Search This Blog

Friday, June 29, 2007

Scrapyards fight bad rap, enjoy boom

When most people think of automobile scrapyards, they envision piles of dirty, junked cars, the grime of oil and engine fuels, and the risk of environmental damage that comes with car crushing.

Such assumptions are misguided, said Larry Brown, vice president of Jerry Brown's Auto Parts Center in Queensbury.

Brown insists the industry, which has experienced a significant boom in recent years, provides services that benefit the community on several levels, including the environment.

The obvious benefits of the industry are an alternative for the cost of new car parts and the removal of junk cars.

"We're the competition for dealerships and an alternative for expensive new parts," Brown said. "When we get a car, we inventory what's reusable: mirrors, glass, engines, tires, doors, batteries -- almost everything. Often, it's a savings of 50 percent of the cost of a new part for our customers."

When Brown's company doesn't have a specific part, Brown said the online network of salvage yards allows him access to more than 2,000 shops' inventories in the United States and Canada.

"I'll know within seconds when and where I can get a part, if I don't already have it here," he said.

Jerry DeLuca, executive director of the Automotive Recyclers Association of New York, said there are 743 automobile dismantlers in New York "providing a place for end-of-life cars to go."

In 1997, more than 4.7 million cars were recycled nationwide, according to the association.

"We take one to two junk cars a day from people who live nearby. Those are cars that would just sit there otherwise," Cornell said.

Brown said his company recycles around 1,500 vehicles per year, in addition to the 2,000 kept on site.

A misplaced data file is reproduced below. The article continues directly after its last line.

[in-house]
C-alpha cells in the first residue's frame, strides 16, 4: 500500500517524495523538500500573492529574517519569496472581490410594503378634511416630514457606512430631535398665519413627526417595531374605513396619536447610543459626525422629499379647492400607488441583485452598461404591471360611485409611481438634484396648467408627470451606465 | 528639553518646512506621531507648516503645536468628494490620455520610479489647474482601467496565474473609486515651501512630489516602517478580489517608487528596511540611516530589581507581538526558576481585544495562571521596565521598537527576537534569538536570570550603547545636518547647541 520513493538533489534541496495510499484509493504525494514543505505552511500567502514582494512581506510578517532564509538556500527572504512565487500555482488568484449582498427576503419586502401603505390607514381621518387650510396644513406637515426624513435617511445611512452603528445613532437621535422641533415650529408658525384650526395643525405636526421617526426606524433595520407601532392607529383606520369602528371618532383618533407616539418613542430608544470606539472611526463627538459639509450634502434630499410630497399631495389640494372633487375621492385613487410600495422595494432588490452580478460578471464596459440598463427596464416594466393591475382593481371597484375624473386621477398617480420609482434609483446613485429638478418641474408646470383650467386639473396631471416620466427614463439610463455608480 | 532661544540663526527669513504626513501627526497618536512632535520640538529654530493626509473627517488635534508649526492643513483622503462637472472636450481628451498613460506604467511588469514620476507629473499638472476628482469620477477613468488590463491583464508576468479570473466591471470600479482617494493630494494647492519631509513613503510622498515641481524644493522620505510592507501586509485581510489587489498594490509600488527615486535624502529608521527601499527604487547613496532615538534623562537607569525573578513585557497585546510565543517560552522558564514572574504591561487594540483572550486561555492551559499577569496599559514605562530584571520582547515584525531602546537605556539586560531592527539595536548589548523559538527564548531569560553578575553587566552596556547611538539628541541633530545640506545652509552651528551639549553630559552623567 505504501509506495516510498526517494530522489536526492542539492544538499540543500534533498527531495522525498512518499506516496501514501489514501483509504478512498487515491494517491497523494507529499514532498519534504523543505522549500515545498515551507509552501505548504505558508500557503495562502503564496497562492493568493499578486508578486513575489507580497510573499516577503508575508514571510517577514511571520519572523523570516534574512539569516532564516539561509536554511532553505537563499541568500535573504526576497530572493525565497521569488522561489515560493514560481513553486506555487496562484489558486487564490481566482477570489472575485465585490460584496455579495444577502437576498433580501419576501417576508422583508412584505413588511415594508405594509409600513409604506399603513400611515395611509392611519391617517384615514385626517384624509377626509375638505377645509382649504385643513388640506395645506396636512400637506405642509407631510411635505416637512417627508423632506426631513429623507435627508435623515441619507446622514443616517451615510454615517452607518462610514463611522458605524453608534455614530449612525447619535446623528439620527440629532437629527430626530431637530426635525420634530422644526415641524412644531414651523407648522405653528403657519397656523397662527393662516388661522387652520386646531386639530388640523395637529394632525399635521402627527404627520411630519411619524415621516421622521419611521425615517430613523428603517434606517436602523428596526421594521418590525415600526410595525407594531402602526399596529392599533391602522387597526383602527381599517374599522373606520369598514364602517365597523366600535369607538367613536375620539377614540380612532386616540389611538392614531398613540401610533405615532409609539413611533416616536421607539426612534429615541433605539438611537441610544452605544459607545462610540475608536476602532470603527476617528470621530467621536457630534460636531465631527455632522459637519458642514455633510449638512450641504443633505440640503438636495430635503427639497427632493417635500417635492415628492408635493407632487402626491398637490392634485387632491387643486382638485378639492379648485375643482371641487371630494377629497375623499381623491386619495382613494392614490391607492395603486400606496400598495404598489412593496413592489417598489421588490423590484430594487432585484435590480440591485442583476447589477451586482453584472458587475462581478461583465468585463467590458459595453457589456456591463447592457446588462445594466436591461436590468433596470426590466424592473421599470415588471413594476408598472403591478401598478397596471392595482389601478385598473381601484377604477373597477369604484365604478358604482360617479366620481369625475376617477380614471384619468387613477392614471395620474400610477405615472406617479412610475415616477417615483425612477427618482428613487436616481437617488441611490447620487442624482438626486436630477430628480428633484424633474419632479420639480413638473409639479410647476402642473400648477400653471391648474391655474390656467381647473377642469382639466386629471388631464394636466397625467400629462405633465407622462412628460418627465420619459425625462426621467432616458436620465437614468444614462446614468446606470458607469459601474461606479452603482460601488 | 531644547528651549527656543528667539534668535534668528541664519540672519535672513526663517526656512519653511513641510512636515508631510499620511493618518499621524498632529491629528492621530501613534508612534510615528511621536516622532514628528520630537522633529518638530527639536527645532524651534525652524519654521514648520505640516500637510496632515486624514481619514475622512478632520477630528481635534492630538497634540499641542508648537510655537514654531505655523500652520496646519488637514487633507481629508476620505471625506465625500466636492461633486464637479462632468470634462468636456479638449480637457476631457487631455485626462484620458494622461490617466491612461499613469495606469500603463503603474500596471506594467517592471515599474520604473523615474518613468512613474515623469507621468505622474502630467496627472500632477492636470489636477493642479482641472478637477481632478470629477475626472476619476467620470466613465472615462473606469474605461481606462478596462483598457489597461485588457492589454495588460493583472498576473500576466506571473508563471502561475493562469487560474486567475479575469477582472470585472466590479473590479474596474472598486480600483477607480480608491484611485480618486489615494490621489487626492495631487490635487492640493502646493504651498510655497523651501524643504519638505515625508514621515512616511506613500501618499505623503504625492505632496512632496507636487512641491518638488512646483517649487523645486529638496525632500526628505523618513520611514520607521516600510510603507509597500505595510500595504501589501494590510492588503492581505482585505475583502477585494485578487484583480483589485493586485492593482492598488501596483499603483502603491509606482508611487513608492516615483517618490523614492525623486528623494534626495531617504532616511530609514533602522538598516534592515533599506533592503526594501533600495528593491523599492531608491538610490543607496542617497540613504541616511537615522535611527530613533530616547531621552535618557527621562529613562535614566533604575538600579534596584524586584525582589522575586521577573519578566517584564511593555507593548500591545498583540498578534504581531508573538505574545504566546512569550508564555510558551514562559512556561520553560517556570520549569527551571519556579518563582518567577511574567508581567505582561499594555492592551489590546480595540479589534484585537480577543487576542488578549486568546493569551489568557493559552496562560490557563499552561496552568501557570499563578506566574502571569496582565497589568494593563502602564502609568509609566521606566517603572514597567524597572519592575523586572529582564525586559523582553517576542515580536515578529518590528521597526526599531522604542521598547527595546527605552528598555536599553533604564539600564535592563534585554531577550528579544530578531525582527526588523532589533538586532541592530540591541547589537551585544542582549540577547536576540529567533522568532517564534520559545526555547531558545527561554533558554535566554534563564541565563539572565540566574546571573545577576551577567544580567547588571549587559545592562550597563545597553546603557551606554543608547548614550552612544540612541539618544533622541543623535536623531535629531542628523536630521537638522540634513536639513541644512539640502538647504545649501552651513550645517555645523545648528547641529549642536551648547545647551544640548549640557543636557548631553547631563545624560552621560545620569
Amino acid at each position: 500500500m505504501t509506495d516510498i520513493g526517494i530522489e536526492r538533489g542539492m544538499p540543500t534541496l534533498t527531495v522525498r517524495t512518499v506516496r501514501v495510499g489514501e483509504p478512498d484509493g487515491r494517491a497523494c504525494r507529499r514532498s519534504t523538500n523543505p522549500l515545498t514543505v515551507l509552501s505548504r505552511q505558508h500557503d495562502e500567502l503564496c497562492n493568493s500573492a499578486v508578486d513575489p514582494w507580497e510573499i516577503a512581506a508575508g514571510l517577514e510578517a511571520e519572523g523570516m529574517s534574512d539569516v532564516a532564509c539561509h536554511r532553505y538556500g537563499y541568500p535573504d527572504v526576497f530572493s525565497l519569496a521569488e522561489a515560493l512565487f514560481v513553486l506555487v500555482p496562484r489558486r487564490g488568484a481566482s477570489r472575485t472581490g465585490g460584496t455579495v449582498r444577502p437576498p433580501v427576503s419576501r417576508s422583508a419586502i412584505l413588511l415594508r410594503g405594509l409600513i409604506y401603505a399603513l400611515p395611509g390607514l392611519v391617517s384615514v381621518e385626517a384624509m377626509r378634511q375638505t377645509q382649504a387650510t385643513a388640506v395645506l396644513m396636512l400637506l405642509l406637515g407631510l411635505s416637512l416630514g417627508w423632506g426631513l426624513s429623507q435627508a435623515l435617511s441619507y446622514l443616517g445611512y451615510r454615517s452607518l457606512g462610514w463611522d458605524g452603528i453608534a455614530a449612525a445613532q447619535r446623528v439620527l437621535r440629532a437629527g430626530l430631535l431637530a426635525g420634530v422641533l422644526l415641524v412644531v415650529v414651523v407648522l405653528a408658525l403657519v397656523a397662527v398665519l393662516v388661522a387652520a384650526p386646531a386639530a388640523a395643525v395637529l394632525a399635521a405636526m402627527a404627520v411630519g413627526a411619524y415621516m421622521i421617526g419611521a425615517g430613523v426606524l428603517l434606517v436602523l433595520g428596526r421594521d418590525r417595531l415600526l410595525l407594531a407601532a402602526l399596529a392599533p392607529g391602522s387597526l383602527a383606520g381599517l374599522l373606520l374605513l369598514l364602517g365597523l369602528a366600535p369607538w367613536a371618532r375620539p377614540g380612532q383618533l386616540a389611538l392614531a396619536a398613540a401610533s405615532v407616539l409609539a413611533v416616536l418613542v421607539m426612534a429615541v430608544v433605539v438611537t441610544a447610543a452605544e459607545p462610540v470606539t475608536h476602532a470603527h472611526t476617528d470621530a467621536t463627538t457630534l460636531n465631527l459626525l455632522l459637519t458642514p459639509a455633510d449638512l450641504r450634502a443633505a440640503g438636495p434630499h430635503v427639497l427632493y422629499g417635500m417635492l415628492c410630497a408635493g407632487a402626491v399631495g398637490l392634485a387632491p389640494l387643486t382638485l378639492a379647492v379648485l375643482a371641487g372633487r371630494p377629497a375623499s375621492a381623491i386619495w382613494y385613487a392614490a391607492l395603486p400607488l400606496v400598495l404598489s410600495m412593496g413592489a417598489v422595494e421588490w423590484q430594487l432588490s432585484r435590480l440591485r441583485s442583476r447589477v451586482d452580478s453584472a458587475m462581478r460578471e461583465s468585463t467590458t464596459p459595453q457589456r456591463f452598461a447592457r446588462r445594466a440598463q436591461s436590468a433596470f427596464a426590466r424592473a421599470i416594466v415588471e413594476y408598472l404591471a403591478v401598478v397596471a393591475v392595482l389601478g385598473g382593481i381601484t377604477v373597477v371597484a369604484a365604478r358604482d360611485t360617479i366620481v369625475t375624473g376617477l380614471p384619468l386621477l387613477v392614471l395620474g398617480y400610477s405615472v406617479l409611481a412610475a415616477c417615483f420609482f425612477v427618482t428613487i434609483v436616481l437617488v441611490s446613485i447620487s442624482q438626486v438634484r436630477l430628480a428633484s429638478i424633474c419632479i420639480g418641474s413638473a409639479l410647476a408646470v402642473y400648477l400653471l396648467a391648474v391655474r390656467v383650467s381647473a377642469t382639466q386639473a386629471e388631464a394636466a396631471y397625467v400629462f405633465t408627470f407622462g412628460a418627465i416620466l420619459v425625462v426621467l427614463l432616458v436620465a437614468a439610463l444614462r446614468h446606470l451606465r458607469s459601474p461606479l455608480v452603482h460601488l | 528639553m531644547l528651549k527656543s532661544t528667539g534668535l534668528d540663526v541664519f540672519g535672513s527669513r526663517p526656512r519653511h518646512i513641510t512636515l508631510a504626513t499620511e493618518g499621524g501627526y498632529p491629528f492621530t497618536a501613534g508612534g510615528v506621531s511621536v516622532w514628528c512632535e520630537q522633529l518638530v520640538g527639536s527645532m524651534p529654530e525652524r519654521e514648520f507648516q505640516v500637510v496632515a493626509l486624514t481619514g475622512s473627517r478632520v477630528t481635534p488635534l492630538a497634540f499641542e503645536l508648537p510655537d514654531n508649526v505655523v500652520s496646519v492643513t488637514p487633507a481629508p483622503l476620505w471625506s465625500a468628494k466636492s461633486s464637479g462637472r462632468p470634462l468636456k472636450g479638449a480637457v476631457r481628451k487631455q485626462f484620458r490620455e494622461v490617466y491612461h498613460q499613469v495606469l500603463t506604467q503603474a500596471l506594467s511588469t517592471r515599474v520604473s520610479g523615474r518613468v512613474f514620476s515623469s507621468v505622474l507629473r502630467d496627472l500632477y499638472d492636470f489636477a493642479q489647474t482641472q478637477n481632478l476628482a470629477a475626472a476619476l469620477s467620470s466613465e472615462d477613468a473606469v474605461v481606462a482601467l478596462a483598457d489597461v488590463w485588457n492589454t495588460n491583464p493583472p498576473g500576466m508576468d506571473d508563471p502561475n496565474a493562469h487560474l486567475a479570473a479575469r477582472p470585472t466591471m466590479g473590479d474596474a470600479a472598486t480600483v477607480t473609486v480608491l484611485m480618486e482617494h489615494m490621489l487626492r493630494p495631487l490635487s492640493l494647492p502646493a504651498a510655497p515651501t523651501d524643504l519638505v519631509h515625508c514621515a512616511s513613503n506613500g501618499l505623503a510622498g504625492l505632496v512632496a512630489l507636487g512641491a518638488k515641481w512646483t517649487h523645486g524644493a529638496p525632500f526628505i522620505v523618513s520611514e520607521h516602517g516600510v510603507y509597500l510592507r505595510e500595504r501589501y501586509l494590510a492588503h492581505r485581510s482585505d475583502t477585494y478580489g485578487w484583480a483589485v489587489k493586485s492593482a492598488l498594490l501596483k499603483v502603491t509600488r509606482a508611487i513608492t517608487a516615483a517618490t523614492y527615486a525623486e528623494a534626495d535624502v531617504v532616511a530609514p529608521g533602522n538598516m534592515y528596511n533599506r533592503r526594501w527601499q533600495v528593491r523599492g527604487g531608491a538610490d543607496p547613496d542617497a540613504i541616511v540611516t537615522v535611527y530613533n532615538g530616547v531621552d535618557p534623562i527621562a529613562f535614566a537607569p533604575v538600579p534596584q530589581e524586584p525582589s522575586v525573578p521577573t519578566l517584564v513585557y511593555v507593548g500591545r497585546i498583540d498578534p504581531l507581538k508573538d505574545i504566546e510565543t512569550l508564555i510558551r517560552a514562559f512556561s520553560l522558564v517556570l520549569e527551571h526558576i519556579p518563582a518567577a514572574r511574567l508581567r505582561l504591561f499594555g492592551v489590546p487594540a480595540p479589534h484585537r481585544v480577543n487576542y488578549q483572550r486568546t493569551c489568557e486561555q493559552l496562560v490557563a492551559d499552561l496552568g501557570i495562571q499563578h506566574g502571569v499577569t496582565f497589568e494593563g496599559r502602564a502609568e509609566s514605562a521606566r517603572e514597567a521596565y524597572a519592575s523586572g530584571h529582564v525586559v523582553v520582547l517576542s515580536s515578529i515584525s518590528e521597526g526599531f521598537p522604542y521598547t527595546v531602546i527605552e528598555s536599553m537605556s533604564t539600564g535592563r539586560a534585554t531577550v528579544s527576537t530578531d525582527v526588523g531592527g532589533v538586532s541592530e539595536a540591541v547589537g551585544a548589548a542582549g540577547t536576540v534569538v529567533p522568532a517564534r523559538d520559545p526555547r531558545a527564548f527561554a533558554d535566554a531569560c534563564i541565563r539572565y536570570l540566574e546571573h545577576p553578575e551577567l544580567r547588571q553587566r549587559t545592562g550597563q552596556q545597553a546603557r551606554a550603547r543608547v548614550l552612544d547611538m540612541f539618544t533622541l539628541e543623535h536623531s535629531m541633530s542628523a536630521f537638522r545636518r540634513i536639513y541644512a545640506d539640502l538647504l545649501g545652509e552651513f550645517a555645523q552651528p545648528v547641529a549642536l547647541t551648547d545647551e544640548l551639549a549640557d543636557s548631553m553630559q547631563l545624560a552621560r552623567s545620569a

Additional benefits that result from the industry are reduced insurance premiums and reduced costs of metal.

Brown said the vast majority of his junk cars are purchased through insurance auctions, which allows the insurance companies to recover costs and therefore offer more competitive premiums. Cornell said he purchases 10 to 15 cars per week at the auctions.

The discount price of used parts also allows insurance companies to repair insured vehicles for less, which translates into lower premiums, Brown said.

"Ninety percent of my business is wholesale (to companies like insurance firms)," he said.

The recycling of scrap metal means a reduction in the cost of materials needed for construction or for building new cars and ultimately results in reduced need for natural resources.

DeLuca said the demand for steel has reached an all time high worldwide.

"Automobile recyclers supply steel and many other metals that are recycled and used in construction," DeLuca said. "Even copper piping is cheaper because of what's recovered from old cars."

"There isn't much metal that's not in high demand," Brown added.

And that demand is what has driven the boom in the scrapyard industry.

Brown said that, in 1995, his company was receiving about $18 per ton of crushed cars, whereas in February, he received $165 per ton.

And it's the industry boom that Brown partially blames for the industry's bad reputation as an environmental hazard.

"Crushed cars are the by-product of my business," Brown said. "We recycle what we can and crush what we can't. That metal (that we can't recycle) will be recycled elsewhere.

"A lot of people are trying to get into the industry because of the boom and are primarily out for higher weights in crushing. In order make money, you have to turn cars over quickly."

That inexperience, combined with the need for quantity, can lead to sloppiness, Brown said. And that can lead to spills and contamination.

Maureen Wren, spokeswoman with the State Department of Environmental Conservation, said salvage yards are regulated by the DEC, and the biggest risk is groundwater contamination due to petroleum spills.

The DEC requires that all fluids are properly drained to ensure spills don't occur. The industry is also heavily regulated by the state Department of Motor Vehicles, DeLuca said.